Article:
This is some old stuff I’ve been dragging my feet on posting. This past winter, I made myself a pair of pogies. They’re awesome, but I do need to tweak them a little for next winter. After going through the process of making them, I’ll discuss what I need to change.
Figure out what shape you need. This is a pretty obvious step, but for me it turned out to be the trickiest. I WAS going to post printable patterns, but I’m not 100% pleased with how mine turned out, so I’m not going to share imperfect patterns. Use cardboard to make a mock-up. You need to fit your grips, brake and shifter controls, and have a little bit of extra space. I feel like I could use a little more interior space. At times, it’s a little tight reaching my controls.
Once you get the pieces together, assemble the cardboard and do a dry fit. This was an early version which was CLEARLY too small. I went back to the drawing board and made it bigger. On my final version, I also eliminated the fourth small panel on the inside curve to reduce seam count. In hindsight, I should have kept the panel, but possibly made it smaller than is shown here.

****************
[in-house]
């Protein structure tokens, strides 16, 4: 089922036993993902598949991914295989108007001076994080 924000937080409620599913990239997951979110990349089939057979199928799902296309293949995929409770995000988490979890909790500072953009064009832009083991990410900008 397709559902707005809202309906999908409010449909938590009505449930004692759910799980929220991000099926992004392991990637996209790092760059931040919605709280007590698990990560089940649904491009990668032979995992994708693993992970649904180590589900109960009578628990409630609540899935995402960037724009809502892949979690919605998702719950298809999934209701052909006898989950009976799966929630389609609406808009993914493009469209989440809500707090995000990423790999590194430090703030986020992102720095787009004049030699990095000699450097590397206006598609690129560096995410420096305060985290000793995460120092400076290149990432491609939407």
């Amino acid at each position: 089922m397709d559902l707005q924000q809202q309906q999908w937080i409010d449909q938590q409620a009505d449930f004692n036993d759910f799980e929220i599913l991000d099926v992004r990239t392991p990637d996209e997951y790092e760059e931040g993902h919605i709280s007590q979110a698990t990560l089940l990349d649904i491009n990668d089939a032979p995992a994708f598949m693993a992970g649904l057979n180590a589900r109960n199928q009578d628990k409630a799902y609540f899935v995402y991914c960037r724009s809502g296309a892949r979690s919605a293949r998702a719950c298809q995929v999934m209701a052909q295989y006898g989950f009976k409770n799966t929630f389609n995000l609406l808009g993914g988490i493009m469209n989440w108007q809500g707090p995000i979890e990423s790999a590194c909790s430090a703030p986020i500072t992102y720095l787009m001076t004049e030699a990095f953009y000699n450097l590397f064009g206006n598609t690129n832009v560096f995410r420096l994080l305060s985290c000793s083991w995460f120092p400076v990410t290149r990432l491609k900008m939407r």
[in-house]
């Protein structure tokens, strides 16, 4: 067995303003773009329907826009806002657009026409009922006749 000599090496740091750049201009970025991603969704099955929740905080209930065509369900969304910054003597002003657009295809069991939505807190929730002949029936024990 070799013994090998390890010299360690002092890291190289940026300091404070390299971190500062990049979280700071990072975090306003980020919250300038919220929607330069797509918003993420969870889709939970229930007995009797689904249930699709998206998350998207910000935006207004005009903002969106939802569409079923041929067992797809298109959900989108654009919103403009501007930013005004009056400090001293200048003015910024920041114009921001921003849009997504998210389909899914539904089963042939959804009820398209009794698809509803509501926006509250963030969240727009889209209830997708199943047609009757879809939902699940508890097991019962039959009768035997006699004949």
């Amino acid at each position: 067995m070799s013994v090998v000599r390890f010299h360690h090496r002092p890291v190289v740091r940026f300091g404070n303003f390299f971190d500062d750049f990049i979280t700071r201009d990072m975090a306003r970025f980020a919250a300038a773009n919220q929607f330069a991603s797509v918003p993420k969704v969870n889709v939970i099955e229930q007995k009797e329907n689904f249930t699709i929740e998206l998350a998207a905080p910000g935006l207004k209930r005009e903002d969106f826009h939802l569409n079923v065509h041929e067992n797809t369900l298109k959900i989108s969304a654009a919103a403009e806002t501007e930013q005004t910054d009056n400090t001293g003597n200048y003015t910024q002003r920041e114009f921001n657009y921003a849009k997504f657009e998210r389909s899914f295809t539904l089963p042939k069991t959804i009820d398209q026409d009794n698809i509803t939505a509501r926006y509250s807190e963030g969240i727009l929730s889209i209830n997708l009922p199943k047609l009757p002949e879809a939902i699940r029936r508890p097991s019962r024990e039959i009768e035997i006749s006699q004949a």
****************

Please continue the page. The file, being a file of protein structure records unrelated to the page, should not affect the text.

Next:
While you’re doing this step, you should work out the materials you’re going to need. I used a combination of scrap material from my quilt project and new materials.
Momentum90 DWR fabric (liner)
1000D Cordura (shell)
3/4″ grosgrain webbing
3/4″ No-snag Velcro
Polyester thread, both thinner lightweight for the liner, as well as heavy duty for the Cordura
Rare Earth magnets
Sharpies (I used silver for visibility on black fabric, and black for marking on the thinsulate).
Pins, clips, and/or masking tape
Sewing machine with a walking foot
Once you have your supplies, go ahead and start using your cardboard guides to trace onto the fabric. Be aware of the inner and outer surfaces of your fabrics, and only draw on the inner surfaces so you don’t have sharpie marks all over the visible parts of your pogies.